WASHINGTON -- The government shutdown is endangering what America eats, food safety experts said this week, as all inspections of domestic food except meat and poultry have halted and the Centers for Disease Control and Prevention recalled furloughed workers to handle a salmonella outbreak that sickened hundreds of people in 18 states.
Offices are dark across the federal agencies charged with making sure that the fruit, vegetables, dairy products and a vast array of other domestically produced food are safe to consume. Inspectors, administrative staff, lab technicians, communications specialists and other support staff members have been sent home while lawmakers wrangle over government spending.
"This is a self-inflicted wound that is putting people's health at risk," said Rep. Rosa L. DeLauro, D-Conn., a longtime food safety advocate.
Because the shutdown comes on top of earlier budget cuts to the agencies, she said, "you're creating the potential for a real public health crisis."
At the same time, several crucial agriculture reports used by traders and farmers have been canceled because of the shutdown, seriously disrupting commodities markets and hampering decision-making about planting.
The highest-profile report canceled because of the shutdown is World Agriculture Supply and Demand Estimates, which supplies statistics on the worldwide production of crops from cotton to corn. It also provides data on other agricultural products, including meat and sugar.
"It leaves the commodities market in a bit of a fog," said Christopher Narayan, an analyst with the bank Soci??t?? G??n??rale in New York, who said investors would face difficulties in obtaining accurate information.
At the Food and Drug Administration, which is responsible for inspecting the bulk of food that Americans eat, the agency has gone from a goal of inspecting about 200 plants per week to none and has reduced inspections of imported food.
At the Agriculture Department, a meat and poultry hot line that consumers can call for information about food safety or to report problems is closed. At the CDC, about 68 percent of staff members were furloughed, including several epidemiologists and dozens of other workers who oversee a database that tracks food-borne illness. These staff members identify clusters of sickness linked to potentially dangerous strains of bacteria such as E. coli and salmonella, and their absences have significantly reduced the center's ability to respond to an outbreak.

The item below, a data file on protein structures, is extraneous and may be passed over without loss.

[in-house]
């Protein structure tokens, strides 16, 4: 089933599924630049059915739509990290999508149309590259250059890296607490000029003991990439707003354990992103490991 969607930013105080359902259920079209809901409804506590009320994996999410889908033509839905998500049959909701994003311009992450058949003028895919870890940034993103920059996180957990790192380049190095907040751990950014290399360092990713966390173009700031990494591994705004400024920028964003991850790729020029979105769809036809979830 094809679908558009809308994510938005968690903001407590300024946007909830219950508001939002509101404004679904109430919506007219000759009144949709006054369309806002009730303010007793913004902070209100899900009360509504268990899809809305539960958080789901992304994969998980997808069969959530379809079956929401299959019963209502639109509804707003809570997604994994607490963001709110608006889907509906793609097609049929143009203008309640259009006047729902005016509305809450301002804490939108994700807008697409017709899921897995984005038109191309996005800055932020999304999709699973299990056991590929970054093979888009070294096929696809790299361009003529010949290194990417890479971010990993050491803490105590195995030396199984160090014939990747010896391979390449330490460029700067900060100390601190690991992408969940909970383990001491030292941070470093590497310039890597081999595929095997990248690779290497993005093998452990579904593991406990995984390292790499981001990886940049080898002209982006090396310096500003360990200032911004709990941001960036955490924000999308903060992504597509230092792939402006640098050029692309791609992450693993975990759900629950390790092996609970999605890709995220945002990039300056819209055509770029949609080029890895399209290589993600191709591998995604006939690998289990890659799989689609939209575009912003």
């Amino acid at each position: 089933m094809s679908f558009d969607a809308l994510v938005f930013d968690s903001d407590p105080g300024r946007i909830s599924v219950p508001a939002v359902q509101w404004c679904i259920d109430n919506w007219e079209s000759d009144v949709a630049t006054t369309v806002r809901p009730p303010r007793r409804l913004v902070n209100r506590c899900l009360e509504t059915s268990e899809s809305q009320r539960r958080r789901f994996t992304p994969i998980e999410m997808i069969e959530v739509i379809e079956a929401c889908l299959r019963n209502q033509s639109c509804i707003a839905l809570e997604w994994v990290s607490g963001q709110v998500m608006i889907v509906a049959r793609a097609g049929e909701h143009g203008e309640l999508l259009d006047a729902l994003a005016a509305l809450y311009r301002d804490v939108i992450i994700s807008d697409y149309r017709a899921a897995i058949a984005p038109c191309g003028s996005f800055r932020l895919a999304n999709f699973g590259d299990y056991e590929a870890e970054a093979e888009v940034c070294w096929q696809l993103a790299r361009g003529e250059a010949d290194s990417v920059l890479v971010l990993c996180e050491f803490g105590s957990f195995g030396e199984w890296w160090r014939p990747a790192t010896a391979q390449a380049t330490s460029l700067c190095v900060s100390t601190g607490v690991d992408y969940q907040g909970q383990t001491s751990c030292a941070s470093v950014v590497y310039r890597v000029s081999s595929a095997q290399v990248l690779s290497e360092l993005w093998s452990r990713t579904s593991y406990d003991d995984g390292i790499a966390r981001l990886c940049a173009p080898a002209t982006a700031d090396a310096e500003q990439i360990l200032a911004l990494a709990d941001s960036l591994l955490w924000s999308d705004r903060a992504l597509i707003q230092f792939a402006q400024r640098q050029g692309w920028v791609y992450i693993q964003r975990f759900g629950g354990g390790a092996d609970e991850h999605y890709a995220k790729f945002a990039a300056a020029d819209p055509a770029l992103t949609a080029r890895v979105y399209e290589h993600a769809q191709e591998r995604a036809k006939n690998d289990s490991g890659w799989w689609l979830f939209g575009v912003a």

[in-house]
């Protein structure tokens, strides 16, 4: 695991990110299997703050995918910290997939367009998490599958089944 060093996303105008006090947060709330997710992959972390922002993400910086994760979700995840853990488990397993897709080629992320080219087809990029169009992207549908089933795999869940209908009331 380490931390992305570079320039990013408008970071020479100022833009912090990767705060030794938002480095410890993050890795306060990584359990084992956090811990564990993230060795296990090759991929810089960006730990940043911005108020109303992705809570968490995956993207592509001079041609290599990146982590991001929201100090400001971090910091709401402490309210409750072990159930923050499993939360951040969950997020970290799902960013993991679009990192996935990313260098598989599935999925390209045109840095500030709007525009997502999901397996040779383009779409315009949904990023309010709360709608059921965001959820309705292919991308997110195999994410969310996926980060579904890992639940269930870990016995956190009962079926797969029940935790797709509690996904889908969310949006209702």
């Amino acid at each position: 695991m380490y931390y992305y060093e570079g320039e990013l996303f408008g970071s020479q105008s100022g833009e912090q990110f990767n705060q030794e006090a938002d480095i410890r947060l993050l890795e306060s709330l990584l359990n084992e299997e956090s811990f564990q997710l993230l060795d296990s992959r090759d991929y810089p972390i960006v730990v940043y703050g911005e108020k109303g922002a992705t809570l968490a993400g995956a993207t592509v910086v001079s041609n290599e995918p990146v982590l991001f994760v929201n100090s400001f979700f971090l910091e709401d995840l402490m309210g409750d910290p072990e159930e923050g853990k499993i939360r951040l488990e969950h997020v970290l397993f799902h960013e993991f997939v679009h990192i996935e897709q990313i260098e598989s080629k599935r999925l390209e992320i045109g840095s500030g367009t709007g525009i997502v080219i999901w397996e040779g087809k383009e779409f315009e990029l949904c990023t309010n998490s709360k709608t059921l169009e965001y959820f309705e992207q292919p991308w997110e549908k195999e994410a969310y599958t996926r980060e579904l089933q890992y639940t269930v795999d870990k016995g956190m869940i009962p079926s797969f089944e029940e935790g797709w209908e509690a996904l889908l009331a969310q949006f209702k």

Even though the agency has brought back about 30 furloughed workers to handle the salmonella outbreak, which has been linked to raw chicken, the CDC remains short-handed, center spokeswoman Barbara Reynolds said. "We're still down to a skeleton crew," she said.
Others worry that the agency is not getting its message out. "When you have an outbreak and health alert like this, you have to get this information into the hands of consumers," said Caroline Smith DeWaal, food safety director at the Center for Science in the Public Interest, a Washington research group.
The Agriculture Department, which traced the salmonella outbreak to a poultry producer in California, has been spared the brunt of the sequestration cuts and the government shutdown. Since Upton Sinclair's classic 1906 novel "The Jungle" exposed unsanitary conditions at meatpacking plants, federal law has required inspectors to be on site at meat and poultry processing plants.
At the FDA, about 45 percent of the agency's staff members are furloughed. Food safety advocates say that even without the government shutdown and budget cuts, the agency is limited in what it can do. Under normal circumstances, the FDA inspects less than 2 percent of most imported food.
First Published October 9, 2013 9:04 PM